They weren't proposing to change the law but rather simply taking a stand on two separate measures.
Everyone from the mayor to the supervisors agree that the sanctuary law passed in 1989 makes this a city of refuge, that it's a good idea. But there's still room for debate.
VIDEO: Parents of woman killed at San Francisco's Pier 14 file legal claims
Sheriff Ross Mirkarimi had ordered his deputies not to communicate with federal immigration officials about the release of such detainees.
Supervisor Mark Farrell says that's out of line and offered a non-binding resolution Tuesday aimed at requiring the sheriff to adopt a new policy.
"Putting a gag order on your department within the sheriff's department absolutely violates the best interest and public safety of San Francisco residents and it needs to be rescinded," Supervisor Mark Farrell said.
Supervisor David Campos says cities across the nation are watching San Francisco and the sanctuary policy which makes this a city of refuge.
He offered another non-binding measure urging the sheriff to not cooperate with the latest federal program called the Priority Enforcement Program, or PEP.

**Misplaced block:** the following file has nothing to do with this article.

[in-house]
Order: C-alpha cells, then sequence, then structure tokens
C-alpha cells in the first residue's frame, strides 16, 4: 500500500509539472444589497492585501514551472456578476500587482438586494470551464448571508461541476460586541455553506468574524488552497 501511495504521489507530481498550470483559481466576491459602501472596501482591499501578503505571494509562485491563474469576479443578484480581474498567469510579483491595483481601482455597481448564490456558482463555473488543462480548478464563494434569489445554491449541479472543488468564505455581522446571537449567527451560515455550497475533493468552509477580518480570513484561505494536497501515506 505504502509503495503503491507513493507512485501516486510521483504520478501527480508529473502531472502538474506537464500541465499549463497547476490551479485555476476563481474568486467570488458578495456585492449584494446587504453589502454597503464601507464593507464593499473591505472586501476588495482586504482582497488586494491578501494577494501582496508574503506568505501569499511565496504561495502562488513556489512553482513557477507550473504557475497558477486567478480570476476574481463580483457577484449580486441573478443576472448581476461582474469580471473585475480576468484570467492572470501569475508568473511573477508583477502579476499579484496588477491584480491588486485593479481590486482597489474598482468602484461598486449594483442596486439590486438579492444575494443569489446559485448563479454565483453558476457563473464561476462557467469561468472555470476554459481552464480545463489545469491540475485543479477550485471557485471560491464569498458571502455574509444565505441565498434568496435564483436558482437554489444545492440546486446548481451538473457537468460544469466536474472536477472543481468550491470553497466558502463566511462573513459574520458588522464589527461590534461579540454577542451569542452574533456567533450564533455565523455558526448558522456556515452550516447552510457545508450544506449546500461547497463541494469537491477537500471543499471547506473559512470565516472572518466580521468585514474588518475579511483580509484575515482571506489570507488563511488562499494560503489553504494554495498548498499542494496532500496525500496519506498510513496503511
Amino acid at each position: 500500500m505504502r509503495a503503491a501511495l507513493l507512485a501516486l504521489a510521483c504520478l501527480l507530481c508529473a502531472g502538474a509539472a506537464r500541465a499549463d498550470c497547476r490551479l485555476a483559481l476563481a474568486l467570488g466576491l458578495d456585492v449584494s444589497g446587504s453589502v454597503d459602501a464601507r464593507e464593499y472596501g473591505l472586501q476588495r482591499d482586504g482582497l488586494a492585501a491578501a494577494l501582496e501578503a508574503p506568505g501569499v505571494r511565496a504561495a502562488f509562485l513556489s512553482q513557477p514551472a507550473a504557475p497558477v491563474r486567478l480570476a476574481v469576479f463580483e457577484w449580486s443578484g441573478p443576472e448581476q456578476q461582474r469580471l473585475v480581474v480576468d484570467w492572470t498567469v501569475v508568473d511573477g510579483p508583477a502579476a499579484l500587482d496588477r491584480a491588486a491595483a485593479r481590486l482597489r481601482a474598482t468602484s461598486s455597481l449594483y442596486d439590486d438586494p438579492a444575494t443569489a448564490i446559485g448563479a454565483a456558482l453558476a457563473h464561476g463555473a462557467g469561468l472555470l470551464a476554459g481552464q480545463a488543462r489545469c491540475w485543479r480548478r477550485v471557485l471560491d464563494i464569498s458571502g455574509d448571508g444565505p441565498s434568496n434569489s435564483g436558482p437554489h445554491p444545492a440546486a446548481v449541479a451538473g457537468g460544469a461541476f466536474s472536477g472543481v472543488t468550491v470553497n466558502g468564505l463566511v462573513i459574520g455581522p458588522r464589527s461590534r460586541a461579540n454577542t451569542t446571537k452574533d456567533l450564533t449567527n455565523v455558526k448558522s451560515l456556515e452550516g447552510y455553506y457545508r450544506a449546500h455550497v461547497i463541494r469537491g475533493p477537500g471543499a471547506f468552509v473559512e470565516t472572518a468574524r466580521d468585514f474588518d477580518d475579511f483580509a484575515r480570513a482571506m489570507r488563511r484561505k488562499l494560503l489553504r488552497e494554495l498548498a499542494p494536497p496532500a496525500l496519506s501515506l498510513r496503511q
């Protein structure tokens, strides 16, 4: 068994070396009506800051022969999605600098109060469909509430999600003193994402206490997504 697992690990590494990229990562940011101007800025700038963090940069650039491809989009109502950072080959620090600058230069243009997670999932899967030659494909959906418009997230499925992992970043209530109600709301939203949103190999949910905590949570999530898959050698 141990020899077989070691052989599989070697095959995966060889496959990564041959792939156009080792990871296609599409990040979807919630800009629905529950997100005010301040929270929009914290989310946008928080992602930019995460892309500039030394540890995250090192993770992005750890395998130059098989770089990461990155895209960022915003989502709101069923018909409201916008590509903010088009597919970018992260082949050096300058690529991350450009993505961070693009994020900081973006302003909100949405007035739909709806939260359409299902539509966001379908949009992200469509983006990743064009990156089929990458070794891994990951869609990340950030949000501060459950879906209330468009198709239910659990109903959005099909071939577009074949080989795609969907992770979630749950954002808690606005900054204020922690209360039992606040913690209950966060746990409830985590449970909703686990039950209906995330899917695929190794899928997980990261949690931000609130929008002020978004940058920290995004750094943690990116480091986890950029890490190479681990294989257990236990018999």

"You have a federal government that is trying to get cities like San Francisco to essentially become agents of immigration," Campos said.
Both proposed resolutions are symbolic, leading Supervisor Malia Cohen to criticize them as, in her words, grandstanding.
In a chamber packed with immigration activists, she cautioned against making changes to the sanctuary city policy in the wake of the Steinle shooting.
"We cannot allow one event to dictate 25 years, 25 years of our city's policies toward undocumented immigrants in our city," Cohen said.
In the end, Supervisor Farrell's proposal was tabled. Campos was supported but with the sheriff's election coming in November, that's when a real policy debate may begin.
Click here for full coverage on the Pier 14 shooting.